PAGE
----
• and she was even a little proud of it; she was extremely fond of copying, an_ossessed volumes of extracts which testified to this accomplishment; volume_hich she had exhibited one day to her lover, when the bliss of feeling tha_he was important in his eyes was exceptionally keen. She told Morris i_riting that her father had expressed the wish that she should not see hi_gain, and that she begged he would not come to the house until she shoul_ave "made up her mind." Morris replied with a passionate epistle, in which h_sked to what, in Heaven's name, she wished to make up her mind. Had not he_ind been made up two weeks before, and could it be possible that sh_ntertained the idea of throwing him off? Did she mean to break down at th_ery beginning of their ordeal, after all the promises of fidelity she ha_oth given and extracted? And he gave an account of his own interview with he_ather—an account not identical at all points with that offered in thes_ages. "He was terribly violent," Morris wrote; "but you know my self-control.
  • I have need of it all when I remember that I have it in my power to break i_pon your cruel captivity." Catherine sent him, in answer to this, a note o_hree lines. "I am in great trouble; do not doubt of my affection, but let m_ait a little and think." The idea of a struggle with her father, of settin_p her will against his own, was heavy on her soul, and it kept her formall_ubmissive, as a great physical weight keeps us motionless. It never entere_nto her mind to throw her lover off; but from the first she tried to assur_erself that there would be a peaceful way out of their difficulty. Th_ssurance was vague, for it contained no element of positive conviction tha_er father would change his mind. She only had an idea that if she should b_ery good, the situation would in some mysterious manner improve. To be good,
  • she must be patient, respectful, abstain from judging her father too harshly,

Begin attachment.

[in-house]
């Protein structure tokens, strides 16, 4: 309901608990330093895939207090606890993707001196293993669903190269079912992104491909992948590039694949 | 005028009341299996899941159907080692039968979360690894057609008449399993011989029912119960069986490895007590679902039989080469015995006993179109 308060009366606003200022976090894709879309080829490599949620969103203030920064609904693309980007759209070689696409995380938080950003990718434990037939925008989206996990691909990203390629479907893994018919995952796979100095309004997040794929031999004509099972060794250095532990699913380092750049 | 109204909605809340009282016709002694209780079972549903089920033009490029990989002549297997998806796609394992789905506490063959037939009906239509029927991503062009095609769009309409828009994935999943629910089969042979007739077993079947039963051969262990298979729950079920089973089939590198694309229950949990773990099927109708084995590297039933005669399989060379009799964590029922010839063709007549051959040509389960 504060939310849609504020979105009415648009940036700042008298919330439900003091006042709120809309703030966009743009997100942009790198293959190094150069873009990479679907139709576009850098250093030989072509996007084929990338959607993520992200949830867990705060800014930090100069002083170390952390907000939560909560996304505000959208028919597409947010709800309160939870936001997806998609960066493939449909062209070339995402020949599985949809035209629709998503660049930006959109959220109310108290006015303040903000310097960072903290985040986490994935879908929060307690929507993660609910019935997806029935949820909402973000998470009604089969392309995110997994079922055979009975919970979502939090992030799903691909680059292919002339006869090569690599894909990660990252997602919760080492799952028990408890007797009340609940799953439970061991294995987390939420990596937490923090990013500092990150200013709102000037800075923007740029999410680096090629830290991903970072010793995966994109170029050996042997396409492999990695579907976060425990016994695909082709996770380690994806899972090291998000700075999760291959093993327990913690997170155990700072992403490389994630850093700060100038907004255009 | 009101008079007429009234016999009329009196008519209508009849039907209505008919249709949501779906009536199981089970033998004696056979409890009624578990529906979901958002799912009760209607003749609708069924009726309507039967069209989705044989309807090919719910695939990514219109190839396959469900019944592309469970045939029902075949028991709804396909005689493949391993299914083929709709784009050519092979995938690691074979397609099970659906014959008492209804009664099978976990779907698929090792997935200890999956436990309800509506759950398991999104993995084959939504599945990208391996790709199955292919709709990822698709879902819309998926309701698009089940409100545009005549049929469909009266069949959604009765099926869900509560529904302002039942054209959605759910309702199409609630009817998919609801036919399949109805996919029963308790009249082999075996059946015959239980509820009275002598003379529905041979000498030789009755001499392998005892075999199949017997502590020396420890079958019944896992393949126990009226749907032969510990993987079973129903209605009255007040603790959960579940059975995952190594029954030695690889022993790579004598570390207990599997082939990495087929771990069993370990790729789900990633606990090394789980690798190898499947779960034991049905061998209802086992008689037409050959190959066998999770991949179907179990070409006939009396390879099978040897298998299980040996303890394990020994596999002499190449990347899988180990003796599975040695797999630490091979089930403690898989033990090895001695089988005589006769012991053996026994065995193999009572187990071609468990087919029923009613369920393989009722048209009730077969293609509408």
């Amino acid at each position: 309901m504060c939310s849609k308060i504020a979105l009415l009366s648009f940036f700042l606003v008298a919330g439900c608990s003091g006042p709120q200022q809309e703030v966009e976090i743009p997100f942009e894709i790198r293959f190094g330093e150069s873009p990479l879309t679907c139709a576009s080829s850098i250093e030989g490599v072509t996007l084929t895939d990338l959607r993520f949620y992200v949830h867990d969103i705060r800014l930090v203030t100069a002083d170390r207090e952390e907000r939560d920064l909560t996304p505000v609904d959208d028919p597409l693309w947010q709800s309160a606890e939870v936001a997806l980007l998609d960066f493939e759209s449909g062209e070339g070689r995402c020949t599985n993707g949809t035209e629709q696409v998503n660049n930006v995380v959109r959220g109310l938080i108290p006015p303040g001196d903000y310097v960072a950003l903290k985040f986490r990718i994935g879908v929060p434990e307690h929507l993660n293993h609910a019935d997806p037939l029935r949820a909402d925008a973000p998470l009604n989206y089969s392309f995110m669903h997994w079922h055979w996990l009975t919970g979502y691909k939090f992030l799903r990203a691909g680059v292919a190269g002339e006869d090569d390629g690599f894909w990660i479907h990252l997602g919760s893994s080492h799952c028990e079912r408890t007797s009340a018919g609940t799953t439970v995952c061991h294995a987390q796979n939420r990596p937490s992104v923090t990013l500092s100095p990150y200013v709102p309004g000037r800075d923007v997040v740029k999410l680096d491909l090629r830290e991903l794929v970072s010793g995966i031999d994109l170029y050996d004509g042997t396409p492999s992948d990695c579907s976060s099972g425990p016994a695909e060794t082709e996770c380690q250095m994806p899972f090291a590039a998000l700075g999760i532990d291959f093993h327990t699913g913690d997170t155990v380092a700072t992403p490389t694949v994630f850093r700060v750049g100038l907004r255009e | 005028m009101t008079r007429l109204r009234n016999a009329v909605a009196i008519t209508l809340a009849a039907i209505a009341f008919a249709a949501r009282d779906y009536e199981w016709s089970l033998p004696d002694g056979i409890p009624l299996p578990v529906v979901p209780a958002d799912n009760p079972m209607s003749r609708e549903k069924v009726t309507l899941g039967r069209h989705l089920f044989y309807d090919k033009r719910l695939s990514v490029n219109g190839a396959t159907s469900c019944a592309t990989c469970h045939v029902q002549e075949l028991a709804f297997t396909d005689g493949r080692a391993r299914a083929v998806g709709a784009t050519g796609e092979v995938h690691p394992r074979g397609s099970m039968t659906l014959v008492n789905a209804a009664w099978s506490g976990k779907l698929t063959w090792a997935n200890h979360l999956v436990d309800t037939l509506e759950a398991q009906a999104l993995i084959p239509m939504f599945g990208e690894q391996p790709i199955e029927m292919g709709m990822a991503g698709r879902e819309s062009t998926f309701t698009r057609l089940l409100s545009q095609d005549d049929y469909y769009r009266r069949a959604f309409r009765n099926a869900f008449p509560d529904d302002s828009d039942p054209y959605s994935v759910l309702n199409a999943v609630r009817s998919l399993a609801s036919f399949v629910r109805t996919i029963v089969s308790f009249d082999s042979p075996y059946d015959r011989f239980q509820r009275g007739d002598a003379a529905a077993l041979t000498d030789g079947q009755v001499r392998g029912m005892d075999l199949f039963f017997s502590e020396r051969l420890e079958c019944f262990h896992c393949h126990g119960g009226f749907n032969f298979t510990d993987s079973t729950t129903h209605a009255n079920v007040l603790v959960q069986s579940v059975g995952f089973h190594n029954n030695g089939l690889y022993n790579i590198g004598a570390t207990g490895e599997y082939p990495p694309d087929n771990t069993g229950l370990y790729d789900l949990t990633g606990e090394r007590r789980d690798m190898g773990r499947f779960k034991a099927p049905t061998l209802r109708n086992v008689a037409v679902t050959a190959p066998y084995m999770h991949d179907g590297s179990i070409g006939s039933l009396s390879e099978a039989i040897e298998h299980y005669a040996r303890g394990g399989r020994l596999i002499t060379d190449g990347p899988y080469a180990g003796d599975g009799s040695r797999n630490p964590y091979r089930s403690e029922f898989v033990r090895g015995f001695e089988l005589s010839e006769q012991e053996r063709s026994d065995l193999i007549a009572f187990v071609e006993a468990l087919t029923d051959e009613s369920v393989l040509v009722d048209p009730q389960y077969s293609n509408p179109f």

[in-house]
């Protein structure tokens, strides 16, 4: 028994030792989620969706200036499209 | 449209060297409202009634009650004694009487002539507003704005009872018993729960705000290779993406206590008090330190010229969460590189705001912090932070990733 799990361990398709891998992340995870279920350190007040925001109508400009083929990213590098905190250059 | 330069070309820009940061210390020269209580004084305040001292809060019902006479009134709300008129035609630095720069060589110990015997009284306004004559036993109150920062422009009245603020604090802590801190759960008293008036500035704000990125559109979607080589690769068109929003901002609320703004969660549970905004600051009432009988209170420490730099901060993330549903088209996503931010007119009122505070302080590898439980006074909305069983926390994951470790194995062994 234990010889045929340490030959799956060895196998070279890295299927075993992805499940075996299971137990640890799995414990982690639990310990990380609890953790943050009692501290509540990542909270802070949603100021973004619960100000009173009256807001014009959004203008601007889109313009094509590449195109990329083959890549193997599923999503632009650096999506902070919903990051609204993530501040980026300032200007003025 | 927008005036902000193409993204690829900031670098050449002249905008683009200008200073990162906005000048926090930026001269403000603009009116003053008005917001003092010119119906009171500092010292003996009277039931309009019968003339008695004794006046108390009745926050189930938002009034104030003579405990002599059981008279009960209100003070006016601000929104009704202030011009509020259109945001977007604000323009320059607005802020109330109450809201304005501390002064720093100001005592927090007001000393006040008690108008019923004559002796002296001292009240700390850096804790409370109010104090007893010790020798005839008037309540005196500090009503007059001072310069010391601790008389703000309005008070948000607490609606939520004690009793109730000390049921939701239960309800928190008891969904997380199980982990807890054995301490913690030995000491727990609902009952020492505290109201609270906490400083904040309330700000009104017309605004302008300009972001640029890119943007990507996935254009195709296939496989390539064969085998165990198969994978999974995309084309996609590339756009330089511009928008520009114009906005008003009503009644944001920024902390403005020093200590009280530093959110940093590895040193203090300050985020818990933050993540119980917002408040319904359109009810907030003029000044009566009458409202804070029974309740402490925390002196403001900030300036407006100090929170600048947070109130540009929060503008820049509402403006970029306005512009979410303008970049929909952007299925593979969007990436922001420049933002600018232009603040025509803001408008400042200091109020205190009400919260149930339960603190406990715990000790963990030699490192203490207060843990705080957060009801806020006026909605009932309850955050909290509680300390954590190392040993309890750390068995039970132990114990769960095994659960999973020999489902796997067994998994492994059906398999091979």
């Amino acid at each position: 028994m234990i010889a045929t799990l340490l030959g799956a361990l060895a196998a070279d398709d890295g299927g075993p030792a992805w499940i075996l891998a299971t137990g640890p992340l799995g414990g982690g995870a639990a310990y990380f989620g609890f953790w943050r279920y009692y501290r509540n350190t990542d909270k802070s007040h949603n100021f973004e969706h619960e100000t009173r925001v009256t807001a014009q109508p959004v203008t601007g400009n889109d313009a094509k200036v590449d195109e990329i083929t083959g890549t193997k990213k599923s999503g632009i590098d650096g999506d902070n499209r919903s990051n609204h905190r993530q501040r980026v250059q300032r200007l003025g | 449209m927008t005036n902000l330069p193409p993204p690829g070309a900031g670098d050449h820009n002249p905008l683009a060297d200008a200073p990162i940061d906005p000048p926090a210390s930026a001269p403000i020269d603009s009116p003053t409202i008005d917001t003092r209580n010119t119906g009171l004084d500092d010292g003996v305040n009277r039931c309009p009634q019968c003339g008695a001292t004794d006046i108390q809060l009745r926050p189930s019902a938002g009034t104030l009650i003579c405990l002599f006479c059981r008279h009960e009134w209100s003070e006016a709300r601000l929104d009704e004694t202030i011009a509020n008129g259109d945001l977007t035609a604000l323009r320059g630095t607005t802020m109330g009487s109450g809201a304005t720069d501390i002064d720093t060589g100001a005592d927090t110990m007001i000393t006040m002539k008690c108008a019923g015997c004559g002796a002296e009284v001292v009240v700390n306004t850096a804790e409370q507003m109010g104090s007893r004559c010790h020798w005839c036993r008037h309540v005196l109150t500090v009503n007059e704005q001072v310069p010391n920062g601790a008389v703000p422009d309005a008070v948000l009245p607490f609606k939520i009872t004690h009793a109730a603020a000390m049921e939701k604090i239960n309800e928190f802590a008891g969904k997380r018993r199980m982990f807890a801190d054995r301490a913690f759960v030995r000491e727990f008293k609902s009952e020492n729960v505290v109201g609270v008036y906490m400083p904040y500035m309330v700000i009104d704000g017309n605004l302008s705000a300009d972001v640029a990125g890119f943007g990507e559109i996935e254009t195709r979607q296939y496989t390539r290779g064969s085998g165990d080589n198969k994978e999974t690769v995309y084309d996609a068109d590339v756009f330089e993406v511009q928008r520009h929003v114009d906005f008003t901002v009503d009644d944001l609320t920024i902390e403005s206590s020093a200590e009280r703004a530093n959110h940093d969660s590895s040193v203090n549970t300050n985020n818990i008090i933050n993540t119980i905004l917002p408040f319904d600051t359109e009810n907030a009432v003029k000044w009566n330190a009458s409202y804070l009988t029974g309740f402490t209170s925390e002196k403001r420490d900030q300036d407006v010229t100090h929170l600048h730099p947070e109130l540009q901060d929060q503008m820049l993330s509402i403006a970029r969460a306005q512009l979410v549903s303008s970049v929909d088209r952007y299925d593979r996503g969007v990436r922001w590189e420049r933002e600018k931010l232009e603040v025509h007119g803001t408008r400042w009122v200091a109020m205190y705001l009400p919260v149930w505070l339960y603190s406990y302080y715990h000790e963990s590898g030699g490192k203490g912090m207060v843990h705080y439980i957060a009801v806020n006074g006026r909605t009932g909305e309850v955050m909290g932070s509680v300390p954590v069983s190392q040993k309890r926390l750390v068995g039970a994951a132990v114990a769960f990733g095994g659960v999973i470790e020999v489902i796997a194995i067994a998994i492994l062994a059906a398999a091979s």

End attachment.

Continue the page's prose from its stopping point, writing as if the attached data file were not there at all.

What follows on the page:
• and from committing any act of open defiance. He was perhaps right, after all,
  • to think as he did; by which Catherine meant not in the least that hi_udgement of Morris's motives in seeking to marry her was perhaps a just one,
  • but that it was probably natural and proper that conscientious parents shoul_e suspicious and even unjust. There were probably people in the world as ba_s her father supposed Morris to be, and if there were the slightest chance o_orris being one of these sinister persons, the Doctor was right in taking i_nto account. Of course he could not know what she knew, how the purest lov_nd truth were seated in the young man's eyes; but Heaven, in its time, migh_ppoint a way of bringing him to such knowledge. Catherine expected a goo_eal of Heaven, and referred to the skies the initiative, as the French say,
  • in dealing with her dilemma. She could not imagine herself imparting any kin_f knowledge to her father, there was something superior even in his injustic_nd absolute in his mistakes. But she could at least be good, and if she wer_nly good enough, Heaven would invent some way of reconciling all things—th_ignity of her father's errors and the sweetness of her own confidence, th_trict performance of her filial duties and the enjoyment of Morris Townsend'_ffection. Poor Catherine would have been glad to regard Mrs. Penniman as a_lluminating agent, a part which this lady herself indeed was but imperfectl_repared to play. Mrs. Penniman took too much satisfaction in the sentimenta_hadows of this little drama to have, for the moment, any great interest i_issipating them. She wished the plot to thicken, and the advice that she gav_er niece tended, in her own imagination, to produce this result. It wa_ather incoherent counsel, and from one day to another it contradicted itself;